At some point, you should ask yourself, “what doesn’t Nikki Sixx do?” Not only is he the bassist of the now-retired Mötley Crüe, leader of his own musical project Sixx:A.M., and an author, but he also enjoys performing behind the camera with street-style photography. The multi-talented Sixx uses Leica cameras such as the SL, M, and Q, and has now teamed up with Leica to embark upon his first-ever photo exhibit. Conversations with Angels will take place at the Leica Gallery in Los Angeles from October 4 thru Nov. 4th.

The Conversations with Angels exhibit begins just in time for the 10th anniversary of his memoir, The Heroin Diaries: A Year in the Life of a Shattered Rock Star and it will feature some of the most striking moments he’s captured throughout the past decade, with some photos depicting homelessness and drug addiction. He hopes the realism in his photos will help his subjects and others find hope from their own battles along with finding a way to overcome drug addiction.

Leica camera will also debut a special $5250 Q “Nikki Sixx Edition” camera featuring a black snakeskin finish on leatherette with a laser-engraved Nikki Sixx signature. It will also be accompanied by a leather wrist strap, autographed copy of the 10th-anniversary edition of his memoir, The Heroin Diaries, as well as a DSPTCH braided shoulder strap. The specialty Nikki Sixx edition will be limited to an exclusive 28 units, which is a special number for Sixx, as it resembles the age he overdosed on heroin and was declared clinically dead for several minutes.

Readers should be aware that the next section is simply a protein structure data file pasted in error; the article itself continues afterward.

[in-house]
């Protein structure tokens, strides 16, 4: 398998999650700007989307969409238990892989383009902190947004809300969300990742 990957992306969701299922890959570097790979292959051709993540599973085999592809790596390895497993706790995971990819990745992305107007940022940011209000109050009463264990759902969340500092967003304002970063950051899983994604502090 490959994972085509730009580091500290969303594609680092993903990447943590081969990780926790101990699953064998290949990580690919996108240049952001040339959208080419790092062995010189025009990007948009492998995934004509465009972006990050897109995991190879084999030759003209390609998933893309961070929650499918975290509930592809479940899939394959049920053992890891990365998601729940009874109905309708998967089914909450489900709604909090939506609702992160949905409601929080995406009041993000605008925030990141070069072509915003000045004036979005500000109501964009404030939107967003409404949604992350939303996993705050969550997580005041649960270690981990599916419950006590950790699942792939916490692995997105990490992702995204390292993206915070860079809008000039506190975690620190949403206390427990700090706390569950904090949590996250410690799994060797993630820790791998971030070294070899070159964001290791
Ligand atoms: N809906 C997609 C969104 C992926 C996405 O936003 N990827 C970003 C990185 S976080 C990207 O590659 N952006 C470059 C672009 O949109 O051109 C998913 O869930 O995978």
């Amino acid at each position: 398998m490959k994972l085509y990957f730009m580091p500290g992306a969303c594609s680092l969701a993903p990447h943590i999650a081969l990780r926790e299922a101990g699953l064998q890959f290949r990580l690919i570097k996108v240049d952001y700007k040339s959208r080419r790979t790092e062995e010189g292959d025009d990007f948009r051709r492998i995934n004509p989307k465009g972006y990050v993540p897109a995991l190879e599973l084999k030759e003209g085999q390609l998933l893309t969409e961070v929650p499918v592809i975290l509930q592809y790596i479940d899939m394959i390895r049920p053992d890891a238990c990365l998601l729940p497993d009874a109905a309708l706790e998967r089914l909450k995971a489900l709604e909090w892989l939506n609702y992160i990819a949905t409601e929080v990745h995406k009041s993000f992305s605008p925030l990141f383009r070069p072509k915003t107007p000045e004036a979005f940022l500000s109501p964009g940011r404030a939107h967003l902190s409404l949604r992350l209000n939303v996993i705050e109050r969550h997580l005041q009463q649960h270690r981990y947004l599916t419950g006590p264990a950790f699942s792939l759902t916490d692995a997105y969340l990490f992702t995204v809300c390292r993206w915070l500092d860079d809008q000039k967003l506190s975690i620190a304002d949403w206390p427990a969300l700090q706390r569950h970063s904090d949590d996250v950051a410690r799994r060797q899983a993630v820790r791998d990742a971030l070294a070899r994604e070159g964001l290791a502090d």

The bassist described his experience with the Q camera:

“It’s not just a camera for serious work, but a camera to capture life by. I never leave home without my camera. I want it nearby in case I see something that compels me to pull my car over or walk down an alleyway for inspiration. I love the Q because it’s incredibly durable and has stuck with me through everything – a lot of wear and tear, but it always delivers sharp and poignant images.”

As far as his photography is concerned, he uses his personal experiences such as battling addiction and living on the streets as a muse for his art. Therefore, his style is specifically designed to focus on his subjects and their lifestyle and his goal is to capture their story and struggle.

He explained:

“I’ve been a storyteller all my life – as a lyricist, an author and especially as a photographer. When I’m shooting my subjects, I’m looking to capture more than just an image. I want to tell their stories.”

He added:

“When I get home from shooting. I look at those photos for hours. I zoom in on their eyes, their lips, and their fingers and I look for some hope. If I can find that hope then I’ve done them justice in my photography.”

Proceeds from all sales of the exhibit depicting homelessness will benefit Covenant House California, Los Angeles to raise funds for a photography room and program for Covenant House residents. More information on this can be found here.